Getting a Dog for Christmas? There’s a Right Way & a Wrong Way

There are sure to be at least a few dozen letters to Santa being crafted even as I type this. And more than a few of the missives for the big guy will include a plea for a puppy.

“I’ll be good, I promise,” some will say. “I’ll feed him, and I’ll walk him, and he’ll be my best friend.”

And everywhere shelter managers are girding their loins, preparing to explain to parents why adopting a puppy for Christmas is almost as bad as buying your child a baby chick for Easter. Forever pets don’t make good gifts.

When you think about that $100 gotta have it toy that hasn’t been played with since December 27th, you can understand their reasoning.

But what about the big guy in the North Pole and the pleading child before you?

Because my kid is the sort who starts writing her Christmas list around New Year’s (what? I already know she wants a Boston cream pie birthday cake … next June), we’ve known for awhile that she wanted to add to our menagerie. And we finally bit the bullet. We finally added to our family, a stray who’d been brought into a local shelter, a 45-pound lap dog who delights in nothing more than chewing stuffed creatures to bits and sleeping on our couch.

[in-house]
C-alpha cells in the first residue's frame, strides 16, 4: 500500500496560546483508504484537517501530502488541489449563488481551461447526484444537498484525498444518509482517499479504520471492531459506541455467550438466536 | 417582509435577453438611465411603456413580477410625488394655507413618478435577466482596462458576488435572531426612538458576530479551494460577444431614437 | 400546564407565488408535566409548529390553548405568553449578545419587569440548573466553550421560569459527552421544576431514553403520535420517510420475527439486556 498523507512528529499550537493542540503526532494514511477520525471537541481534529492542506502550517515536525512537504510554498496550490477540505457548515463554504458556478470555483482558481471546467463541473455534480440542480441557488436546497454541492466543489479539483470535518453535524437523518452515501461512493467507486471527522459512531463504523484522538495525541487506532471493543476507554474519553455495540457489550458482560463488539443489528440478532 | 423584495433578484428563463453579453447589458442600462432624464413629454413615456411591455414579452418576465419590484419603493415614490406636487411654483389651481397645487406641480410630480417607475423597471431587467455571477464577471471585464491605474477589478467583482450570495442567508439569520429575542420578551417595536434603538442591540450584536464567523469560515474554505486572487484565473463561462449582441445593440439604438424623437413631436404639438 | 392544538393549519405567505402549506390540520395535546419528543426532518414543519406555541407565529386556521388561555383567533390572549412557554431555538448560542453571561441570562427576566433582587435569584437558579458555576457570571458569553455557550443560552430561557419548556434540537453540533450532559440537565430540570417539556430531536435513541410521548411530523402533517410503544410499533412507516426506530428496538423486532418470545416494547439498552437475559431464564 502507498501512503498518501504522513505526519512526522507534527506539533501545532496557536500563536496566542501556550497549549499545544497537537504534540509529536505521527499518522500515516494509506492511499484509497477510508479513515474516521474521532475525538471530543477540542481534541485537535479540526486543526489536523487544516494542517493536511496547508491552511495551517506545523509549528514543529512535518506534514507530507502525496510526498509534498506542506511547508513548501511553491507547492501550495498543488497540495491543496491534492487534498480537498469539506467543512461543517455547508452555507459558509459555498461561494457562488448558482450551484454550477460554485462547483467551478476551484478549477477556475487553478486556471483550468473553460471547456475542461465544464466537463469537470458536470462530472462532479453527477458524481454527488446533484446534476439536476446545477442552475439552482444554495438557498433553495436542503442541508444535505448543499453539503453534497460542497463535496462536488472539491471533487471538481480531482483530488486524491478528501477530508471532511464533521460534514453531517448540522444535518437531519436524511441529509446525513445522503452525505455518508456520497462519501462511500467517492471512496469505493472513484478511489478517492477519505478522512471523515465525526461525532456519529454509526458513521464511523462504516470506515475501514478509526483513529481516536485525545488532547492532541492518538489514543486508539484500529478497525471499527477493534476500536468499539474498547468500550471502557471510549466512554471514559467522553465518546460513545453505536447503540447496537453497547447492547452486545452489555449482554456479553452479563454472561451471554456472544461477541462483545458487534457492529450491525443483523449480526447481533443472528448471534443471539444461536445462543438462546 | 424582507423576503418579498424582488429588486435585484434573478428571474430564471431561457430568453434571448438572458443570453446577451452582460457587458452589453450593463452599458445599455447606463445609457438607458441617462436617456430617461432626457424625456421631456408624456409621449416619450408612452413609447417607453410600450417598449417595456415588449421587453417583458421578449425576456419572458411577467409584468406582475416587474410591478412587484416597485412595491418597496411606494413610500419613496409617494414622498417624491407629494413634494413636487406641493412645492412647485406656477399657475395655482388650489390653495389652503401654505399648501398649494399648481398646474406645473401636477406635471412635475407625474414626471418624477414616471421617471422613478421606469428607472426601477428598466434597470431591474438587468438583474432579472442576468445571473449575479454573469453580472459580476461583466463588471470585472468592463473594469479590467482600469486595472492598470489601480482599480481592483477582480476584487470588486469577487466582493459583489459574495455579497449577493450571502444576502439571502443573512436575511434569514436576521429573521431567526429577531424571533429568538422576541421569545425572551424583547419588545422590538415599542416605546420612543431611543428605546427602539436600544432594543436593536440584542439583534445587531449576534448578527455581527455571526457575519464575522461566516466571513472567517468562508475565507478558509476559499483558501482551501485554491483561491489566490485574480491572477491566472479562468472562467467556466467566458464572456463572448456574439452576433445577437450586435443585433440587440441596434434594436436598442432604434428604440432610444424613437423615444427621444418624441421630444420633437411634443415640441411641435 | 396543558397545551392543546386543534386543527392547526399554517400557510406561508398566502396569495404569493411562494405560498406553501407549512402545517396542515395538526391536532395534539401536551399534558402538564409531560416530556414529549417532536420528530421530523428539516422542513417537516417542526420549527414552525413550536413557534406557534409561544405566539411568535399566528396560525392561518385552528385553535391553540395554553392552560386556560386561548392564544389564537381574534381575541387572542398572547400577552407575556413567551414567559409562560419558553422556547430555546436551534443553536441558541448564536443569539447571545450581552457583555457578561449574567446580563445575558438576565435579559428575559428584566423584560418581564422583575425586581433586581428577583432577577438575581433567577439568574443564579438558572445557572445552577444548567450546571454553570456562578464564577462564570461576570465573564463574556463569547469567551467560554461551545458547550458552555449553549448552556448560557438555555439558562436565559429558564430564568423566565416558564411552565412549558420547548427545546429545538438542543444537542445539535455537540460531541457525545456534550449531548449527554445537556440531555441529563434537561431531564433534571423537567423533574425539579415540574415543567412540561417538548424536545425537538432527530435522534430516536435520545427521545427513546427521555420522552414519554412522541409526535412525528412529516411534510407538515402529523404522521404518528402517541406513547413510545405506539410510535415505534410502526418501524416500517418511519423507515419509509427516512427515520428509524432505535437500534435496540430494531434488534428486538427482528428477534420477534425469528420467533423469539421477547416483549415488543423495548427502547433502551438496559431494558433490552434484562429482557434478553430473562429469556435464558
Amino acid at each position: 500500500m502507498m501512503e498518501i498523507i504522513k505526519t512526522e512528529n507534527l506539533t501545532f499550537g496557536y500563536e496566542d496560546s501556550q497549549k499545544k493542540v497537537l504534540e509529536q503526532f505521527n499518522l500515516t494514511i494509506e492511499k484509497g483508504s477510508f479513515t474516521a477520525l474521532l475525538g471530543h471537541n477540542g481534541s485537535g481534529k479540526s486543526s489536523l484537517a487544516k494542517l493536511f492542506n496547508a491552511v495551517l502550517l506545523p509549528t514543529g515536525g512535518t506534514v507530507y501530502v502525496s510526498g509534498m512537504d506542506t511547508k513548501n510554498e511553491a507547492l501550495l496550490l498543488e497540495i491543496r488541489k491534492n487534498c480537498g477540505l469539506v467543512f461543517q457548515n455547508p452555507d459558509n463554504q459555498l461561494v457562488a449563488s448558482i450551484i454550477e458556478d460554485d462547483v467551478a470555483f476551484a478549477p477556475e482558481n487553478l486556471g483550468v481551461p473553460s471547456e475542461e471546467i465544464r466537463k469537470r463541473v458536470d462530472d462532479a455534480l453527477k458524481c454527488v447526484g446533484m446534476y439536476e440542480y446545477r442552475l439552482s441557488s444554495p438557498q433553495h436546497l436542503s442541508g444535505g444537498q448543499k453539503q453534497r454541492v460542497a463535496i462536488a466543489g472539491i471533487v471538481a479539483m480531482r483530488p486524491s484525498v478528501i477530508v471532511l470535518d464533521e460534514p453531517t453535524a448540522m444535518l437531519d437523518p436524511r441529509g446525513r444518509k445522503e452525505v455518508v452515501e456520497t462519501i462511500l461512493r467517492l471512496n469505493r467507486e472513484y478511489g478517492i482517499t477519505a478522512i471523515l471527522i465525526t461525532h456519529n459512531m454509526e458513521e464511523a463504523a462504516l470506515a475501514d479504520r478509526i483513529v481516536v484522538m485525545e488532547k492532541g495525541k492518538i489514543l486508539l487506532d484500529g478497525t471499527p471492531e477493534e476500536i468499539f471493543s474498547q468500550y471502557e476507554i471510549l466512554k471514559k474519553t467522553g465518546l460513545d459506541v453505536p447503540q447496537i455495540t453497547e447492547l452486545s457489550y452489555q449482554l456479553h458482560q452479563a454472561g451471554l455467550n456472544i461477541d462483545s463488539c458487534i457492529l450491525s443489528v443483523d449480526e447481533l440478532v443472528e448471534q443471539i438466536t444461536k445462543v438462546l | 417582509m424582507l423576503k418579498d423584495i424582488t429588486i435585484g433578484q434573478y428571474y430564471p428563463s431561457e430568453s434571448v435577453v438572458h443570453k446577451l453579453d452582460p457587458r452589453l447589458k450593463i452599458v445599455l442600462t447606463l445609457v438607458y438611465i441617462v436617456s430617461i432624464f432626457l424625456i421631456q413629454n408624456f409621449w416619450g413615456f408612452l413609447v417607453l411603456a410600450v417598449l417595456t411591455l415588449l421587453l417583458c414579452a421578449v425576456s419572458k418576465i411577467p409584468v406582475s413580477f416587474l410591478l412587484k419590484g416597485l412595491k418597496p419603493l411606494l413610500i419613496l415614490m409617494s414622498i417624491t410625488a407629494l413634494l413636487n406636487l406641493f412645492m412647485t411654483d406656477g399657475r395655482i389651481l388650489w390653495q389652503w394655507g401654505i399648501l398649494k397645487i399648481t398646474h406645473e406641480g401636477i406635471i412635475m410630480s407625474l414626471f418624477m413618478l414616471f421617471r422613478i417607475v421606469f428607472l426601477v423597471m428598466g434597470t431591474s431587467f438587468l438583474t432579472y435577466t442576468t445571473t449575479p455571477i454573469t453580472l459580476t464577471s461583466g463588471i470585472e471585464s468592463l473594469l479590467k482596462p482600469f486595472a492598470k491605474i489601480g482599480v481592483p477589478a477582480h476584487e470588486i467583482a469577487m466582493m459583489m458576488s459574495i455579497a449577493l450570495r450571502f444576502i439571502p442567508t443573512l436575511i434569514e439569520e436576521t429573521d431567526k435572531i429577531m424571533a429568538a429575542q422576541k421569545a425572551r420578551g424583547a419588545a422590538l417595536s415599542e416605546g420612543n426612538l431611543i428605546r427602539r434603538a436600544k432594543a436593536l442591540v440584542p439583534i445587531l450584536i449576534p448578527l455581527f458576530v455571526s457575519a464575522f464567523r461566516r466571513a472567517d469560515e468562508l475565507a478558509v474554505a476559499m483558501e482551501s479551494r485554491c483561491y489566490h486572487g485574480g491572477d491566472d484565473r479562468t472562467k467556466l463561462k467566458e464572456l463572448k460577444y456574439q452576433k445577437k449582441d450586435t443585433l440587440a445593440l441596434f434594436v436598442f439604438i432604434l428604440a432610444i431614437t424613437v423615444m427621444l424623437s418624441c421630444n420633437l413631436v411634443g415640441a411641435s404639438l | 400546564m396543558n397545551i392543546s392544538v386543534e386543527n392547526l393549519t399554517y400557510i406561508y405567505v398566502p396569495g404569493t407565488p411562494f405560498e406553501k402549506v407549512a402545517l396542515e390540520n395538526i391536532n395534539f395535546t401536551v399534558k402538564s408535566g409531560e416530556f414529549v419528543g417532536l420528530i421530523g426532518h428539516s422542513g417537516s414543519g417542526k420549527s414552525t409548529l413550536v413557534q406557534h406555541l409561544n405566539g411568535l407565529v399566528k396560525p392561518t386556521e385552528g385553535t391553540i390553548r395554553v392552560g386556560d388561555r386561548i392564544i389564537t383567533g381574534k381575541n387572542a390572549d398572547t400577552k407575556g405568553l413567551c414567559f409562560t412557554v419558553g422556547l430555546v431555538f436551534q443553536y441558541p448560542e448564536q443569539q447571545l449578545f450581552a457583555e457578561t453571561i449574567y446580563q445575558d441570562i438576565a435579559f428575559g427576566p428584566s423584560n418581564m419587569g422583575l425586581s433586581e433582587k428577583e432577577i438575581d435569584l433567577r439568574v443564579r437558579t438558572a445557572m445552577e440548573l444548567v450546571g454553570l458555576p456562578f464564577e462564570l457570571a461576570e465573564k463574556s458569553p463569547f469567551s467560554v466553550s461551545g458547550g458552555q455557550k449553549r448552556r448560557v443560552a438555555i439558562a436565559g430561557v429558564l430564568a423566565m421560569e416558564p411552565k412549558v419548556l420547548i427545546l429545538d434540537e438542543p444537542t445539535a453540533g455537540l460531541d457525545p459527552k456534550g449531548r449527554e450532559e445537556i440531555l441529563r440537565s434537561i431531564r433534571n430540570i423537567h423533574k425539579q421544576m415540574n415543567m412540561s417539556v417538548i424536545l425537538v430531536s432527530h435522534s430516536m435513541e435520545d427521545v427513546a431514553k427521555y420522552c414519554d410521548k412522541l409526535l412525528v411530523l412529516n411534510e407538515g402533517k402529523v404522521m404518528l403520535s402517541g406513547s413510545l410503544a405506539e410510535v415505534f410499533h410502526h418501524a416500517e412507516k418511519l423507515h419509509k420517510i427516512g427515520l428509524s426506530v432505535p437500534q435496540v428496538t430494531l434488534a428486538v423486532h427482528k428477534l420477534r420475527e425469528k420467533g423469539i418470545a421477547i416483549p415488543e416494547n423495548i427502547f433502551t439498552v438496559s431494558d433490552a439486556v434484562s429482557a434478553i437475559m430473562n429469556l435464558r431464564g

We got her a dog for Christmas.

Sort of.

We did it the right way (yes, there is a right way to adopt a pet). We let her choose her new potential friend first. Then we went back with our older dog so the two could meet. And we did it all in November.

That’s nearly two months before the holiday.

It’s an early, early, early Christmas present.

But this isn’t a present I’ll be slipping into the box for goodwill come February. Nine years younger than our aging older doggie, he’s already become a new backyard buddy, up for running, running, always running around and around and around the swingset. And aw, gee, can’t we go run some more?

He’s training her to guide him home from the bus stop every evening.

He’s gotten her to clean her playroom so no more toys fall prey to his chewing. Her bedroom too (here’s hoping he can’t paw the closet open though).

He’s been christened as new victim, er, dress-up subject.

He’s become sharer of morning breakfast waffles and willing pillow for nighttime TV watching.

He may have come early, but I say the timing’s perfect.

Besides, there’s genius in adopting a shelter dog before Christmas. From here until the 24th, every single “but I wanna …” can be cut short with a simple, “didn’t you just get a dog?”


Would you get a kid a dog for the holidays?

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  1. Thank you for adopting!!!!

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